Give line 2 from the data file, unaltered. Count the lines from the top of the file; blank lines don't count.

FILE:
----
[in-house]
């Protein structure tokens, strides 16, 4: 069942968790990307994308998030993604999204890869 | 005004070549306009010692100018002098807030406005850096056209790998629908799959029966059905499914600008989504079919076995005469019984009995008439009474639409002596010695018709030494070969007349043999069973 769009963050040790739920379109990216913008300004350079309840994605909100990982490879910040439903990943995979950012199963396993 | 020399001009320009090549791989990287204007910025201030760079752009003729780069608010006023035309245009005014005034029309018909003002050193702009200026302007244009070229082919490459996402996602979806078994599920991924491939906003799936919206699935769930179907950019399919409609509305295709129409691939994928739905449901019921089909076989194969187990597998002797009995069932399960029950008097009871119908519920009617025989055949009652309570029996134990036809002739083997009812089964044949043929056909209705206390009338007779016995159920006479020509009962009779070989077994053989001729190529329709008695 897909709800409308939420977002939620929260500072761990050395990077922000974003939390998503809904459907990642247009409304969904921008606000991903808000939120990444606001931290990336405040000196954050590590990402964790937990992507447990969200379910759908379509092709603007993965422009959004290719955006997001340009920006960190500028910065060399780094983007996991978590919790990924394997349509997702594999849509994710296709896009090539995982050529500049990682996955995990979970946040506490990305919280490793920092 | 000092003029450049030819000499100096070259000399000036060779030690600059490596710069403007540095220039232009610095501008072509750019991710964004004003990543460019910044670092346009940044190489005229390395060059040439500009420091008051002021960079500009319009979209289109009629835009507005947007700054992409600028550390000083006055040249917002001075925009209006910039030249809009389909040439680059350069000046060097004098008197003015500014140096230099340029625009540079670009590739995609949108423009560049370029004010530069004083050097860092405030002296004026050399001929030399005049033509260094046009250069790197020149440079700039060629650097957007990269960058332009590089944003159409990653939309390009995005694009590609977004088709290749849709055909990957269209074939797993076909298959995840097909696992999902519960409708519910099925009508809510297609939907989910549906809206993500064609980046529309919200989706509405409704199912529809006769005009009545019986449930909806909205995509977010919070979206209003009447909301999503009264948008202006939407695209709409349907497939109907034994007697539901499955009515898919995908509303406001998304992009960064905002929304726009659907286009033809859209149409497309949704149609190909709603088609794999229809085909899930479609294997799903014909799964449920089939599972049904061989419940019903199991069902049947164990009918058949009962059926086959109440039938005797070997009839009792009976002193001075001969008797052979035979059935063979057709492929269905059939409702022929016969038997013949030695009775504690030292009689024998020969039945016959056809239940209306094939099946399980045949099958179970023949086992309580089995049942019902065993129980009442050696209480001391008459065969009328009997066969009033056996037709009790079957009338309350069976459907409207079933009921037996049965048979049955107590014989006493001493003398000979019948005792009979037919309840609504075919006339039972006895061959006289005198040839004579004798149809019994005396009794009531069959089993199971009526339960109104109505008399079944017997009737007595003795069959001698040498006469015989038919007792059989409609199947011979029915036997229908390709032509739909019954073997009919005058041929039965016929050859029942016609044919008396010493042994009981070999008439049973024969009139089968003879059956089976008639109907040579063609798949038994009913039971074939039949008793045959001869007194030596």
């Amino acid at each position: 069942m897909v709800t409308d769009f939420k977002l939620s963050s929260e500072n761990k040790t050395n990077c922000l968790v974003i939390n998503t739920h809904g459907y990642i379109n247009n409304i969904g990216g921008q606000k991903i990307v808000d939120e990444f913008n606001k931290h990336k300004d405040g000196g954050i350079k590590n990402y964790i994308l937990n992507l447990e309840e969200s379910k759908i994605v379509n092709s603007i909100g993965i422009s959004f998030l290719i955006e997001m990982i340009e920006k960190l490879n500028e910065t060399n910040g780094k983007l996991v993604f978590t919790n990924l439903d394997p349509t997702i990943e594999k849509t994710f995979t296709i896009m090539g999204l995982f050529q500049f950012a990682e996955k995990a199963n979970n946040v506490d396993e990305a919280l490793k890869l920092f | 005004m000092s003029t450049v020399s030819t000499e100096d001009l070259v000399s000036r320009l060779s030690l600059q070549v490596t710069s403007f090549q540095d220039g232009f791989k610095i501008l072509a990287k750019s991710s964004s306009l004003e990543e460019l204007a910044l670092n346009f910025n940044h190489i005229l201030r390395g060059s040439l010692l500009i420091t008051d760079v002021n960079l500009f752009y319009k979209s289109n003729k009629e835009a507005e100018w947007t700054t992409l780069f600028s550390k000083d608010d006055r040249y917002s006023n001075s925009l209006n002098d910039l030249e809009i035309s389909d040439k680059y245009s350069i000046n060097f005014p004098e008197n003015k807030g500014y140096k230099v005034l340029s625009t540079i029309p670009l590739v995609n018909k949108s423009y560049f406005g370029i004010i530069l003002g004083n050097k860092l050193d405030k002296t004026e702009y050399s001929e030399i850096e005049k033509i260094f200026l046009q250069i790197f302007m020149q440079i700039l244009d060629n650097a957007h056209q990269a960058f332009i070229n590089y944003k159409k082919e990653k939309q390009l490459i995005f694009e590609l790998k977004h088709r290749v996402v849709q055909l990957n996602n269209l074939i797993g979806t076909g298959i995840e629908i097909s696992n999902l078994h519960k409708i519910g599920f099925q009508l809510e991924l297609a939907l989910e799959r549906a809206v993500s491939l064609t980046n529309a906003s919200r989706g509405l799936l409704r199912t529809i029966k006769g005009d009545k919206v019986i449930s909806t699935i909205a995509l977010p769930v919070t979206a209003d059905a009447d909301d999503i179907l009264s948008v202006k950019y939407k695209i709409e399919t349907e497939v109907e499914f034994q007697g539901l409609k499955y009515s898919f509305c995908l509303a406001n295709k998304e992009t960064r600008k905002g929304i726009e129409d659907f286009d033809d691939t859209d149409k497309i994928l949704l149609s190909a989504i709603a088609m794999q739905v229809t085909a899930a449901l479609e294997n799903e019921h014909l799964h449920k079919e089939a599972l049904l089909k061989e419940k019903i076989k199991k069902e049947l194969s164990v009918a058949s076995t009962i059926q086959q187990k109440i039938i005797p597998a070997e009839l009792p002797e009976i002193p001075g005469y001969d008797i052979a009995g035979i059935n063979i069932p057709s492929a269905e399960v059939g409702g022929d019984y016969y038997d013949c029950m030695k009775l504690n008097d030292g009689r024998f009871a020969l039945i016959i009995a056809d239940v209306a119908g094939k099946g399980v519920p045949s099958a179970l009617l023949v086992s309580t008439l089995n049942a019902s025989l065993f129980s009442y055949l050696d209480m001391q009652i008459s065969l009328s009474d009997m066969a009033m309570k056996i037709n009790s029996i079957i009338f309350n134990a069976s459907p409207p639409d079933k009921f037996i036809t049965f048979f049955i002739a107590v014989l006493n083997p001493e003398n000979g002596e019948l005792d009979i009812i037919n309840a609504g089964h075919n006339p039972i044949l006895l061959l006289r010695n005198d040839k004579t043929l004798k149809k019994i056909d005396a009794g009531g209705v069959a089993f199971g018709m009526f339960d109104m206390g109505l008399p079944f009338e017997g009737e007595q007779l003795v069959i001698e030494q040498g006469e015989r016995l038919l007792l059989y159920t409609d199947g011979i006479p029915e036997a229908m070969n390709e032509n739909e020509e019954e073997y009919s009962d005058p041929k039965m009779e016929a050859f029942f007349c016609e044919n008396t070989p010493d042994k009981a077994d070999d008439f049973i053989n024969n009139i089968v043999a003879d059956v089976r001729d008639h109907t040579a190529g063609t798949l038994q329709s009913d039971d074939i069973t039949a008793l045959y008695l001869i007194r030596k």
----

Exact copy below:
């Protein structure tokens, strides 16, 4: 069942968790990307994308998030993604999204890869 | 005004070549306009010692100018002098807030406005850096056209790998629908799959029966059905499914600008989504079919076995005469019984009995008439009474639409002596010695018709030494070969007349043999069973 769009963050040790739920379109990216913008300004350079309840994605909100990982490879910040439903990943995979950012199963396993 | 020399001009320009090549791989990287204007910025201030760079752009003729780069608010006023035309245009005014005034029309018909003002050193702009200026302007244009070229082919490459996402996602979806078994599920991924491939906003799936919206699935769930179907950019399919409609509305295709129409691939994928739905449901019921089909076989194969187990597998002797009995069932399960029950008097009871119908519920009617025989055949009652309570029996134990036809002739083997009812089964044949043929056909209705206390009338007779016995159920006479020509009962009779070989077994053989001729190529329709008695 897909709800409308939420977002939620929260500072761990050395990077922000974003939390998503809904459907990642247009409304969904921008606000991903808000939120990444606001931290990336405040000196954050590590990402964790937990992507447990969200379910759908379509092709603007993965422009959004290719955006997001340009920006960190500028910065060399780094983007996991978590919790990924394997349509997702594999849509994710296709896009090539995982050529500049990682996955995990979970946040506490990305919280490793920092 | 000092003029450049030819000499100096070259000399000036060779030690600059490596710069403007540095220039232009610095501008072509750019991710964004004003990543460019910044670092346009940044190489005229390395060059040439500009420091008051002021960079500009319009979209289109009629835009507005947007700054992409600028550390000083006055040249917002001075925009209006910039030249809009389909040439680059350069000046060097004098008197003015500014140096230099340029625009540079670009590739995609949108423009560049370029004010530069004083050097860092405030002296004026050399001929030399005049033509260094046009250069790197020149440079700039060629650097957007990269960058332009590089944003159409990653939309390009995005694009590609977004088709290749849709055909990957269209074939797993076909298959995840097909696992999902519960409708519910099925009508809510297609939907989910549906809206993500064609980046529309919200989706509405409704199912529809006769005009009545019986449930909806909205995509977010919070979206209003009447909301999503009264948008202006939407695209709409349907497939109907034994007697539901499955009515898919995908509303406001998304992009960064905002929304726009659907286009033809859209149409497309949704149609190909709603088609794999229809085909899930479609294997799903014909799964449920089939599972049904061989419940019903199991069902049947164990009918058949009962059926086959109440039938005797070997009839009792009976002193001075001969008797052979035979059935063979057709492929269905059939409702022929016969038997013949030695009775504690030292009689024998020969039945016959056809239940209306094939099946399980045949099958179970023949086992309580089995049942019902065993129980009442050696209480001391008459065969009328009997066969009033056996037709009790079957009338309350069976459907409207079933009921037996049965048979049955107590014989006493001493003398000979019948005792009979037919309840609504075919006339039972006895061959006289005198040839004579004798149809019994005396009794009531069959089993199971009526339960109104109505008399079944017997009737007595003795069959001698040498006469015989038919007792059989409609199947011979029915036997229908390709032509739909019954073997009919005058041929039965016929050859029942016609044919008396010493042994009981070999008439049973024969009139089968003879059956089976008639109907040579063609798949038994009913039971074939039949008793045959001869007194030596």